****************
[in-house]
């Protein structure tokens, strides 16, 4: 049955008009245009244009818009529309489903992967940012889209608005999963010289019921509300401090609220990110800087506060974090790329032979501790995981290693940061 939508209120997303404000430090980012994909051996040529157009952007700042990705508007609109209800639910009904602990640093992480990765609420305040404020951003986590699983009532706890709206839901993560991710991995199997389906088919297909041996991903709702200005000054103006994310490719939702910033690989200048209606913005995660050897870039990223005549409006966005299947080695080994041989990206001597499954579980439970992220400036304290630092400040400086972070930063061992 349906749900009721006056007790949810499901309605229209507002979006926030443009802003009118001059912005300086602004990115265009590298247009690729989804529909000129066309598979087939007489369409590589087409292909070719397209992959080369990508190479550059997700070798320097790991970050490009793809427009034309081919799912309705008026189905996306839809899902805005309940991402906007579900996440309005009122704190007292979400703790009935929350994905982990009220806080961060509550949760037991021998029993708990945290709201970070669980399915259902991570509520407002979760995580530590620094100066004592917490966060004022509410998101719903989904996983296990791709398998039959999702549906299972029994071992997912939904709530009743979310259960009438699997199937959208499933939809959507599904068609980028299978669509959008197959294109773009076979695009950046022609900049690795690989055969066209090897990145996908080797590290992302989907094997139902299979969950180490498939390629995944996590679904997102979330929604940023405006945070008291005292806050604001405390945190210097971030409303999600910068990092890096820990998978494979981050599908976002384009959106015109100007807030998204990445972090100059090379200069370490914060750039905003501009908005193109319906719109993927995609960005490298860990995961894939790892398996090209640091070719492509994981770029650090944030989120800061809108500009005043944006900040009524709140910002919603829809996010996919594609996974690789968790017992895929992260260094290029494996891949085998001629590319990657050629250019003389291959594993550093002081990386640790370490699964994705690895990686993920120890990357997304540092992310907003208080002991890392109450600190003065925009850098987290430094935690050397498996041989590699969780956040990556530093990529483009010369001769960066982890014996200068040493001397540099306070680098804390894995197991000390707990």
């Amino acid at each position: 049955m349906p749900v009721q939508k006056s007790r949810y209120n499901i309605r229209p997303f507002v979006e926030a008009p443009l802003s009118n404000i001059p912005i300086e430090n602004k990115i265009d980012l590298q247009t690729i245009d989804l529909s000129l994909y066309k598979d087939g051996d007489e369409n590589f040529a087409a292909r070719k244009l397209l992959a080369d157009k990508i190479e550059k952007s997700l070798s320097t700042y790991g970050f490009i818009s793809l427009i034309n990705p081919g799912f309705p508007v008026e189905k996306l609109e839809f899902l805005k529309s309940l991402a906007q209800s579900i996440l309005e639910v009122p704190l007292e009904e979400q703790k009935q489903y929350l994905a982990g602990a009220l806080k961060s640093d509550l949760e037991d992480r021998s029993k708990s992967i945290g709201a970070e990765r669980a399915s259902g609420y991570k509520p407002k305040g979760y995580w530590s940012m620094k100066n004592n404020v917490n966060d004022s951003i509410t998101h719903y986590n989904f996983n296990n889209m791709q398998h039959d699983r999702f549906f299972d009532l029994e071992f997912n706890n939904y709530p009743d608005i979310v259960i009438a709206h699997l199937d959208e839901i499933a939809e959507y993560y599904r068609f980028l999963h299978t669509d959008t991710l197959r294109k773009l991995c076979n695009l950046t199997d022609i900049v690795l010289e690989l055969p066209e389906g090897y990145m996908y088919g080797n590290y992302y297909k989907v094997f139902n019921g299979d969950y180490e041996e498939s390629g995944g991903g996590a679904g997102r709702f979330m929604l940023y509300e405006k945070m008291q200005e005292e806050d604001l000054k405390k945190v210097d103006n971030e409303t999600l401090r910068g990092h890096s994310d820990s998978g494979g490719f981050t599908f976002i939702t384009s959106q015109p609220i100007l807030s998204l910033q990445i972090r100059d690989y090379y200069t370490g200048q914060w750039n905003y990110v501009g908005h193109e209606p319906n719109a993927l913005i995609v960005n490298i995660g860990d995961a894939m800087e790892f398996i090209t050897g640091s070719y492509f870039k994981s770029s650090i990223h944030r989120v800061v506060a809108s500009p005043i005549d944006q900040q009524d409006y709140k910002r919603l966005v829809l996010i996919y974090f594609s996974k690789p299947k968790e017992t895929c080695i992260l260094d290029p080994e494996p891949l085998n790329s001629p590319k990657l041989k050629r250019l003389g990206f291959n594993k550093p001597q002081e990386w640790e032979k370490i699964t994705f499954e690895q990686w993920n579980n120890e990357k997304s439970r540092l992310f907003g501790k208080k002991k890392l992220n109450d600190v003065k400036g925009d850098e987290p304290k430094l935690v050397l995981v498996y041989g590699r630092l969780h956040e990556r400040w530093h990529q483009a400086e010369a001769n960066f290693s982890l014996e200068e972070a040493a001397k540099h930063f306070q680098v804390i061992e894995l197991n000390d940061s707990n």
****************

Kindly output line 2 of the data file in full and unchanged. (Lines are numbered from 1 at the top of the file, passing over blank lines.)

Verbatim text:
């Protein structure tokens, strides 16, 4: 049955008009245009244009818009529309489903992967940012889209608005999963010289019921509300401090609220990110800087506060974090790329032979501790995981290693940061 939508209120997303404000430090980012994909051996040529157009952007700042990705508007609109209800639910009904602990640093992480990765609420305040404020951003986590699983009532706890709206839901993560991710991995199997389906088919297909041996991903709702200005000054103006994310490719939702910033690989200048209606913005995660050897870039990223005549409006966005299947080695080994041989990206001597499954579980439970992220400036304290630092400040400086972070930063061992 349906749900009721006056007790949810499901309605229209507002979006926030443009802003009118001059912005300086602004990115265009590298247009690729989804529909000129066309598979087939007489369409590589087409292909070719397209992959080369990508190479550059997700070798320097790991970050490009793809427009034309081919799912309705008026189905996306839809899902805005309940991402906007579900996440309005009122704190007292979400703790009935929350994905982990009220806080961060509550949760037991021998029993708990945290709201970070669980399915259902991570509520407002979760995580530590620094100066004592917490966060004022509410998101719903989904996983296990791709398998039959999702549906299972029994071992997912939904709530009743979310259960009438699997199937959208499933939809959507599904068609980028299978669509959008197959294109773009076979695009950046022609900049690795690989055969066209090897990145996908080797590290992302989907094997139902299979969950180490498939390629995944996590679904997102979330929604940023405006945070008291005292806050604001405390945190210097971030409303999600910068990092890096820990998978494979981050599908976002384009959106015109100007807030998204990445972090100059090379200069370490914060750039905003501009908005193109319906719109993927995609960005490298860990995961894939790892398996090209640091070719492509994981770029650090944030989120800061809108500009005043944006900040009524709140910002919603829809996010996919594609996974690789968790017992895929992260260094290029494996891949085998001629590319990657050629250019003389291959594993550093002081990386640790370490699964994705690895990686993920120890990357997304540092992310907003208080002991890392109450600190003065925009850098987290430094935690050397498996041989590699969780956040990556530093990529483009010369001769960066982890014996200068040493001397540099306070680098804390894995197991000390707990």